Inguinal Hernias are the commonest groin hernias. There are two types of inguinal hernias; Indirect & Direct. An indirect hernia occurs when there is weakness at the point of spermatic cord (in males) or round ligament (in females) exiting the abdominal cavity. This kind of hernia is more commonly seen in younger patients. A Direct hernia occurs when there is a weakness in the abdominal wall muscles in the groin area. This kind of hernia is seen in older patients.
The commonest symptoms from this hernias are either a lump and / or pain in the groin. The lump appears on straining activities such as coughing, sneezing, laughing or straining at stool. The pain and lump tends to get worse as the day passes and may completely disappear when you lie down. Some patient learn to push the lump back in. When the lump doesn’t disappear easily or is constantly painful, or if you start vomiting and haven’t opened bowels or if the lump increases in sizes at a fast rate or the skin over the hernia looks red you MUST seek urgent medical help.
Mainstay of the treatment of these hernias is an operation. The operation can be an open or a keyhole operation. Mr Jayanthi’s practice is predominantly keyhole. If you are otherwise healthy this operation can be performed as a day case surgery. Use of a trus is not advised.
Laparoscopic (Keyhole) Inguinal Hernia repair
This operation is performed under general anaesthetic and involves a cut above the belly button and 2 small cuts on either side. A camera is inserted through the cut around the belly button and instruments through the smalls cuts. The hernia is brought into the tummy cavity and a mesh is placed to strengthen the muscle weakness. The risks of the operation include bleeding & infection as with any other operation. In particular to this operation, there is a risk of injury to the bowel, bladder and blood vessels. There is a very small risk of a seroma (fluid collection – usually self limiting and does not require any treatment) and chronic groin ache. This chronic groin ache is possibly due to nerve damage at the time of the operation (sometimes from metallic tacs) and the risk is very small after a keyhole operation. Mr Jayanthi uses sutures instead of metallic tacos which further decrease the risk of chronic groin pain. There is even smaller chance of the hernia coming back – however the risk is very small.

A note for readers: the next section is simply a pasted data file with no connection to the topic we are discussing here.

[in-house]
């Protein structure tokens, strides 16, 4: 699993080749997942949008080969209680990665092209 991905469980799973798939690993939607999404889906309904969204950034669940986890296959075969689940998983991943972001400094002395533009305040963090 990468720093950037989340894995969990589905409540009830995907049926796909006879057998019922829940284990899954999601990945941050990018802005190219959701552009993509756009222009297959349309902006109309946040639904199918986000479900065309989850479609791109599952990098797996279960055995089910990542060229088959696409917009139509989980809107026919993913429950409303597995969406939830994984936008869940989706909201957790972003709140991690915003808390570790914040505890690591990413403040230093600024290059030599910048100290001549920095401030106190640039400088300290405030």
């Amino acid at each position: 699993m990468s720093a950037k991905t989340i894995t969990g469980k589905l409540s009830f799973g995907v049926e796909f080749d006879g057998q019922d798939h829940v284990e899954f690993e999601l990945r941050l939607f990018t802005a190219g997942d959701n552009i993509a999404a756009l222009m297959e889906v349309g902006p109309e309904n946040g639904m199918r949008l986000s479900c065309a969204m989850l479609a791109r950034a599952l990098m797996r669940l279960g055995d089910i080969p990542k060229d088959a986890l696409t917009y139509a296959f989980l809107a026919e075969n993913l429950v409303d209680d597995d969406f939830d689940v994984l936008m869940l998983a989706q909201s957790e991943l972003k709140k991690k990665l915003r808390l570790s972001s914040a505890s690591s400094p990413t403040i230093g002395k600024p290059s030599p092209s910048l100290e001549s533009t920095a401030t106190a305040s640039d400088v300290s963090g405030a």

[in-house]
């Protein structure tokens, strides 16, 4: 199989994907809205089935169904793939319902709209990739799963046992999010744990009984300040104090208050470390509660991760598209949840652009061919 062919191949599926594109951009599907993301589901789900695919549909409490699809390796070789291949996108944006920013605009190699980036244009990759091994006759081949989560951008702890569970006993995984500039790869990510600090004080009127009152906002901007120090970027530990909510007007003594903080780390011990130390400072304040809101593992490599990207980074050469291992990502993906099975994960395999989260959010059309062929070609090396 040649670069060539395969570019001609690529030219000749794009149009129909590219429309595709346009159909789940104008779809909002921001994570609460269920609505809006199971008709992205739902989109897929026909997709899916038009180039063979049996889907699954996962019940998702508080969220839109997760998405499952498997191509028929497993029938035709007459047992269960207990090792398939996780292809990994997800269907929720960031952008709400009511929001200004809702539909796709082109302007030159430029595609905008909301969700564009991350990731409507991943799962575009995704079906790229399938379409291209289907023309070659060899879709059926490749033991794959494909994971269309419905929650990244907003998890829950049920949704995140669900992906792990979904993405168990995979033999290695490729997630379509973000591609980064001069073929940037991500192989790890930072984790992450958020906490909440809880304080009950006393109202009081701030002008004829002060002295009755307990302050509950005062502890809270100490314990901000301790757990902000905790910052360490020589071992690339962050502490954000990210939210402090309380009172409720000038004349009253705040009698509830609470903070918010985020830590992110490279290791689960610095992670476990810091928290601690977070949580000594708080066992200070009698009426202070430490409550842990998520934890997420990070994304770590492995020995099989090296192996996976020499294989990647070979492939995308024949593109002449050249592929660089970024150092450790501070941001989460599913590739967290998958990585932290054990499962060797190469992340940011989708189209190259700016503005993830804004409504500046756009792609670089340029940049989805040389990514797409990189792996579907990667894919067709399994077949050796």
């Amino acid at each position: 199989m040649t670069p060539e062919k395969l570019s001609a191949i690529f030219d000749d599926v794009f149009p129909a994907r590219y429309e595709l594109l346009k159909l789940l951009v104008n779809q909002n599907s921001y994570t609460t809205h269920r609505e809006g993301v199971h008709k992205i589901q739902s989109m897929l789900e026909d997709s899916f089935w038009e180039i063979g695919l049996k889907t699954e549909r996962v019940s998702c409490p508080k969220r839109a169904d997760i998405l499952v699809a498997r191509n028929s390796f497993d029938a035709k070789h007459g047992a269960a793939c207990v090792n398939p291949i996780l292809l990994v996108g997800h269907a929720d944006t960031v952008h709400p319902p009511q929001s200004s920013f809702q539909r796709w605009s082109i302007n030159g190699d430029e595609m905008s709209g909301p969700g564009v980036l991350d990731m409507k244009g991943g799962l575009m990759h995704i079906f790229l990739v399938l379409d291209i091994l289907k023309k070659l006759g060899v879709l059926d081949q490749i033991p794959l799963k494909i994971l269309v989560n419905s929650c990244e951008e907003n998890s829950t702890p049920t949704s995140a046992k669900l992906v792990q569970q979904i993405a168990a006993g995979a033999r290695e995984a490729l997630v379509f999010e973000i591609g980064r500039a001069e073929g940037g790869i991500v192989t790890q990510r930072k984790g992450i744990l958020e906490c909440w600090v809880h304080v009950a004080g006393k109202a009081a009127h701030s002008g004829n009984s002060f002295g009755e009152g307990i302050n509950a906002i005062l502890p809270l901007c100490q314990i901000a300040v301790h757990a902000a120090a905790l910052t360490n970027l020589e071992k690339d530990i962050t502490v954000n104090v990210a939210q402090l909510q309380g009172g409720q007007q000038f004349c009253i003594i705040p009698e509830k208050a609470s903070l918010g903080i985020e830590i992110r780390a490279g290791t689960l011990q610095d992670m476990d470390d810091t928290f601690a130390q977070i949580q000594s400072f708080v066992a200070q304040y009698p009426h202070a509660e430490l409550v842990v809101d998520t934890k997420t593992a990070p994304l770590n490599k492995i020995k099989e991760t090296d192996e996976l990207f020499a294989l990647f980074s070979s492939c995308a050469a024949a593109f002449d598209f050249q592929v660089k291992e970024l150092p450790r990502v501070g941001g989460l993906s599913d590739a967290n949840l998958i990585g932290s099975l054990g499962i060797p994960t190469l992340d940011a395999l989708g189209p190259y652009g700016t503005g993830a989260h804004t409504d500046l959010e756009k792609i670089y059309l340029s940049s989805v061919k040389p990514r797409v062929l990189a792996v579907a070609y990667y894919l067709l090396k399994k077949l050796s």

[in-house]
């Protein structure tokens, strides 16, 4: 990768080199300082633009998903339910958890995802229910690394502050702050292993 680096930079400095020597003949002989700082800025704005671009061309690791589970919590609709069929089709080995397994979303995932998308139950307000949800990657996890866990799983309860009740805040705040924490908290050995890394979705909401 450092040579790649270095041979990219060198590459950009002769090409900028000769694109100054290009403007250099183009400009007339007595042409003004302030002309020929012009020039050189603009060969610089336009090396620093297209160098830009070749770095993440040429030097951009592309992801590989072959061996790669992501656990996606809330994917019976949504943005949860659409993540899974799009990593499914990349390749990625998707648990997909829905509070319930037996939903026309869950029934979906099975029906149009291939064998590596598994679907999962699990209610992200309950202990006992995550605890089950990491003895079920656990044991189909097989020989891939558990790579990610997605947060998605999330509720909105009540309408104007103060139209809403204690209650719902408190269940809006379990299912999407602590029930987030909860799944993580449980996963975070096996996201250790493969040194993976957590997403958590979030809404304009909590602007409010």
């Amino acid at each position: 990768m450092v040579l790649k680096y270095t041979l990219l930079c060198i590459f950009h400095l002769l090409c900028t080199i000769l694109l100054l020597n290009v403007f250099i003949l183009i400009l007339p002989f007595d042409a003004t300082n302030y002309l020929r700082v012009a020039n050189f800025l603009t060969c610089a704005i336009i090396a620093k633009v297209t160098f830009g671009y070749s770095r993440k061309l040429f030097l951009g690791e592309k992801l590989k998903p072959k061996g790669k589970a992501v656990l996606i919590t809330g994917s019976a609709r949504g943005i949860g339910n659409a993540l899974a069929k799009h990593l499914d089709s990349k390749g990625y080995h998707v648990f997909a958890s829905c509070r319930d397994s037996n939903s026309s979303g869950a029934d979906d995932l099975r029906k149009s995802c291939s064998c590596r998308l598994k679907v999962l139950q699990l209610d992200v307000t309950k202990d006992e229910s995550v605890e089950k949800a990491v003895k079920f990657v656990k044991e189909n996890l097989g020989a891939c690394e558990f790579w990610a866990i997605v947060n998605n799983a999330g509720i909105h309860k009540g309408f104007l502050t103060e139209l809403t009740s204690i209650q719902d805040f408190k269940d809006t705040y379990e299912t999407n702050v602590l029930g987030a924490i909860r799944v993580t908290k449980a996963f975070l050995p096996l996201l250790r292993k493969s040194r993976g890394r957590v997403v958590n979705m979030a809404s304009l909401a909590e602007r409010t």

After the operation
You are expected to get out of the bed and move around as soon as possible after the operation. The vast majority of the patients go home the same day of surgery. Small minority of the patients, especially those who are already having bladder problems such as enlarged prostate may not be able to pass urine and may need temporary catheterisation. You are not allowed to drive for 2 weeks. After the 2 weeks, take your car for a drive in a familiar area at a quite time. If you can change gears (if you drive manual) and do an emergency stop without thinking of the scars or the operation, you are ready to drive. However, you must ease back into driving. Mr Jayanthi will see you in the clinic after about 6 – 8 weeks in the clinic.
This rarer variety of hernia and is commoner in females. This kind of hernia is at an increased risk of complications and much always be treated with an operation. Mr Jayanthi undertakes key hole operation for Femorarl hernias. The operative and post-operative details are similar to that of Inguinal hernia.